Psychological tools for wellness / Category / Emile Du Toit / May 9th 2014
In this article on conflict management we will take a look at the 4 typical conflict management styles. Let us start though by discussing conflict management.
A large part of what goes wrong with interpersonal conflict has very little to do with the content of the argument. Yes, relationships do break up over irreconcilable opinions, but this is actually the exception. Much more commonly the problem with interpersonal conflict lies in the process of the argument, in how that conflict is managed.
In fact most of the time the positive or negative effect of a conflict is determined not by what we fight about but by the way that we fight about it!
With this in mind let us consider the four commonly delineated conflict management styles. For ease of use I have summarised information for the 4 conflict management styles just beneath their headings.
Passive-avoidant people find conflict so stressful that they avoid it at all costs, which unfortunately means that they never get used to conflict management. This ultimately means that they never desensitize to their fear by reality testing it. They also struggle with diminishing self-efficacy (belief in one’s ability to cope) and a lack of practise of conflict management skills means that the thought of conflict only gets scarier over time. Passive-avoidant people are often people pleasers in many areas of their lives and struggle with behaviours like self-sacrifice and subjugation. They also quite often struggle with co-dependency.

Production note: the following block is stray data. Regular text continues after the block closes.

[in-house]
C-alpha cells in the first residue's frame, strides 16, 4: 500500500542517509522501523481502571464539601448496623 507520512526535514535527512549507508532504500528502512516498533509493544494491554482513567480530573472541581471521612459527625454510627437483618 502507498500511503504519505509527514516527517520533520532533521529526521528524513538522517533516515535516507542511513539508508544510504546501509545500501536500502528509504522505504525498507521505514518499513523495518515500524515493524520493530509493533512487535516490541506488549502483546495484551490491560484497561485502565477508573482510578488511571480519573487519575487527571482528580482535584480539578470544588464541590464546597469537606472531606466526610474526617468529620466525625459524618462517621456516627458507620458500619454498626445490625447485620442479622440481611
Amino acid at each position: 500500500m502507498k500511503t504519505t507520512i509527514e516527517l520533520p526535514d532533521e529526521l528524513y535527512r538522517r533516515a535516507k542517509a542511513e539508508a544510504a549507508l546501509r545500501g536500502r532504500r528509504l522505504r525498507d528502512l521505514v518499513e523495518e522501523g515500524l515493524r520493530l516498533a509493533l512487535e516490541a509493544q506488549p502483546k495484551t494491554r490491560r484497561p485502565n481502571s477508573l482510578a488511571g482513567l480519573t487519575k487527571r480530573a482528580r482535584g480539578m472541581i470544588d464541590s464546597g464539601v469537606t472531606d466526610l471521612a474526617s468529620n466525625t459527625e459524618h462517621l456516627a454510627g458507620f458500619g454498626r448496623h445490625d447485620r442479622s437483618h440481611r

Passive-avoidant people are prepared to ‘lose’ by letting others ‘win’, which superficially may seem like a selfless act. However, I would contend that it is ultimately selfish as it is designed solely around not experiencing conflict (and sometimes secondary considerations such as not being abandoned).
By not engaging with conflict they deny the other person an opportunity to get to know them on a deeper level and the relationship a chance to grow stronger
Aggressive people will use any direct form of intimidation that is necessary to ‘win’ and get their way. In an odd way it is honest, in that they are expressing their opinion and sometimes some of their feelings. However, it is entirely disrespectful and often abusive, and the cost of them ‘winning’ is that the other person has to ‘lose’. Aggressive people rarely express their softer feelings and hardly ever create a safe space for their partner to. Clearly the outcome is the same as with the passive-avoidant, where their understanding of each other remains stagnant and the relationship cannot grow.
It is not uncommon for passive and aggressive people to end up in the same relationship together. Sometimes they are drawn to the other as it makes their position easy to implement. Aggressive people are happy to take the lead and passive people tend to be content not to challenge them and to follow their lead. Sometimes though this dynamic is created within the relationship itself. So if someone with a relatively aggressive conflict management style were to date someone not all that assertive then initially there might be fireworks. However, if the ‘not-so-assertive’ did not stand up for themselves (by engaging in the conflict or leaving) then over time they might well become more and more passive, and the aggressive person step more into an aggressive role.